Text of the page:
You think I’m kidding on some level. I’m not. This is highly competing with Psycho and ET and all my other favorites so far.
DISCLAIMER: If you have not seen this movie and do not wish to know all the spoilers, simply click ‘Like’ and do not read further. I wouldn’t want to unnecessarily ruin the experience for you.
Now that that’s out of the way, everyone has to go see this movie. I mean, all ages, male or female or transvestite or deaf- whatever. It’s got everything. Like a lot of these modern kids movies, writers anticipate that adults (i.e. parents) will have to be watching them, too, wo they might as well be enjoyable. Well, this guy went into this unbeleivable detail in this film, in terms of theme and character development. It was actually quite impressive. I actually thought for a while that maybe it really was intended to be a metaphoric adult film, simply dumbed down in order to reach that broader spectrum of an audience.
So to begin with there’s this gigantic world of a utopian-turned-dystopian society, where in theory all these citizens have jobs and do what they’re supposed to every second and everything is nice and orderly (reminded me much of The Giver, if anyone’s familiar). There’s still this little bit of individuality, however, which essentially drives the story.
Running this tyrannical government is an even more tyrannical president, stripping everyone of individuality and forcing them into conformity. This character even blatantly states that all who refuse to conform to laws by this all-central “Tako Tuesday” will be dissolved. Literally. Again, very reminiscent of the kind of Giver and Brave New World type of stories, if I’m not the only one jumping to conclusions like this.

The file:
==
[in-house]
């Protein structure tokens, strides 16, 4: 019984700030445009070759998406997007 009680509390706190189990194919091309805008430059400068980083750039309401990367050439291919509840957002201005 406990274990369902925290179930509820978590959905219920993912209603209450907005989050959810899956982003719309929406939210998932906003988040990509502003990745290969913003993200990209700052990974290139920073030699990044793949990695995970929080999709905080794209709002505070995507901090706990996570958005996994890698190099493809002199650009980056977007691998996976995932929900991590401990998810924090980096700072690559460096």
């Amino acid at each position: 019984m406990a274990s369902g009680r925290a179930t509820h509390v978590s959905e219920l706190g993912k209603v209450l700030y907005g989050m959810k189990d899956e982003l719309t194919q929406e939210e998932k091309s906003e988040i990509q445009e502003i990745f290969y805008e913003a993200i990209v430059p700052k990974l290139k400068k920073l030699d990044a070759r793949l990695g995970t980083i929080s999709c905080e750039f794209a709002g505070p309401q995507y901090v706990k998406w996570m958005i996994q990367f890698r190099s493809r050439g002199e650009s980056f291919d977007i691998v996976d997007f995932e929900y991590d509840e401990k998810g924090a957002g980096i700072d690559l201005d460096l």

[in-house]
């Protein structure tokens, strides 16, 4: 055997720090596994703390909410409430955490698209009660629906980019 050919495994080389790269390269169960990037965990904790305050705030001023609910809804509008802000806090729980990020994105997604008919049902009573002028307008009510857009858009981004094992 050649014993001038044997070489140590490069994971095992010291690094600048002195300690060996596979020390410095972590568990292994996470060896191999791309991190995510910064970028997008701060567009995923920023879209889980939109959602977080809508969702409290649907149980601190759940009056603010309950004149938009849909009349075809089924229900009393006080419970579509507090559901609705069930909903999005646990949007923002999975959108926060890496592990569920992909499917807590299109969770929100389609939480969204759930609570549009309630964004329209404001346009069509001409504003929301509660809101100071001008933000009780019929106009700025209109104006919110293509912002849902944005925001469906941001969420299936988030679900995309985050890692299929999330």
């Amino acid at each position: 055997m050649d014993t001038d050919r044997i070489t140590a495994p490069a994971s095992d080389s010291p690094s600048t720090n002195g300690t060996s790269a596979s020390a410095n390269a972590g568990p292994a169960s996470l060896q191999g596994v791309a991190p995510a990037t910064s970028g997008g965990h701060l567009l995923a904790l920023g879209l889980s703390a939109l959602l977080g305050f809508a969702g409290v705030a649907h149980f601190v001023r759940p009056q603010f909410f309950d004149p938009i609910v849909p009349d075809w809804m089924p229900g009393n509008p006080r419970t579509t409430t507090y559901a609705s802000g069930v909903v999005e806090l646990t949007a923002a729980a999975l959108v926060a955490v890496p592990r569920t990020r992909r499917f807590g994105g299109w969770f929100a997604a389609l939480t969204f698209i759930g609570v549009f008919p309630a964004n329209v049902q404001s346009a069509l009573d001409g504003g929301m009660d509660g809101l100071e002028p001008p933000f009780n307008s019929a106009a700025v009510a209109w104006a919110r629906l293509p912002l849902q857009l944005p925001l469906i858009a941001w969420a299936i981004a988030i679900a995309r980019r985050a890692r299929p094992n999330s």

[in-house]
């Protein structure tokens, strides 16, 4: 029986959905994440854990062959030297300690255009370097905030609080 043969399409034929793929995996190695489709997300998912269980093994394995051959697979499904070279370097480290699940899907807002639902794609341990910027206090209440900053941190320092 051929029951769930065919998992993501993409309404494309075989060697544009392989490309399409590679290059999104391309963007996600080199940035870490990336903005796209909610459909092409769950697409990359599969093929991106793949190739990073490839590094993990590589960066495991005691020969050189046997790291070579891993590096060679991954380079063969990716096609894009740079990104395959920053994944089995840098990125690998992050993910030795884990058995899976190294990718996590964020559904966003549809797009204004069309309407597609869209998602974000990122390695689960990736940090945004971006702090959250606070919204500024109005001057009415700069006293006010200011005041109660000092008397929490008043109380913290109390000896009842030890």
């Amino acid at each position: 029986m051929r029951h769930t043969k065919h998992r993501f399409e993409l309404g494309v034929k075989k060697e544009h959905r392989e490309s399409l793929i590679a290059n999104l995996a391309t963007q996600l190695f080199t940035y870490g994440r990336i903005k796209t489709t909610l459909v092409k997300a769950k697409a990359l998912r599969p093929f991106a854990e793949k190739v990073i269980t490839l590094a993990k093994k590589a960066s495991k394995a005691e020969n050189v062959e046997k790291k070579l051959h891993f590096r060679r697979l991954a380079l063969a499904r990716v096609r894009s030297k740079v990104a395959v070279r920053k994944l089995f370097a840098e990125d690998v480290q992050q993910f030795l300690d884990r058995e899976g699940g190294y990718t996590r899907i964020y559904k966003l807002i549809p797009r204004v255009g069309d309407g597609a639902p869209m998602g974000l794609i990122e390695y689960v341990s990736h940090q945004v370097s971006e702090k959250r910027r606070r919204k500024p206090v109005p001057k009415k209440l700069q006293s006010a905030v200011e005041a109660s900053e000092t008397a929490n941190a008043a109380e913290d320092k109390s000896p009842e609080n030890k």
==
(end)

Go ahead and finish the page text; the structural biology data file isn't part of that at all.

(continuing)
One of the most blatant statements the writer made about an over-controlling society just made me laugh out loud. I really did laugh. There is a gigantic robot run by the corrupt police of this dystopia actually called the Micromanager. And guess what he does? Micromanages. He forces citizens to conform against their will, or freezes them to the ground (this comes into play later in the story, but I won’t give away everything).
And then of course we have our typical love interests. The hero chasing after the pretty, uninterested girl, as always. This wouldn’t be a movie without it. It’s entertaining.
Even more, the, goes on when theses ‘rebels’ are discovered by the main character, Emmet, who are all convinced Emmet is the only one who can save their home from this evil leader.
One of the biggest things I found fascinating was this constant commentary on one particular character, Good Cop/Bad Cop, whose name kind of speaks for himself. There’s a lot of this back and forth struggle between him and the government itself, that at first he tried to work for the president because he thought it was better for everyone, and now that the gov’t is taking over everything and destroying it all, he tries to put it all back but it’s a little too late. If anyone sees it for themselves, this little character does a lot, and speaks on a lot of different levels.
Oh, and Morgan Freeman plays a black Jesus. The world hath known justice.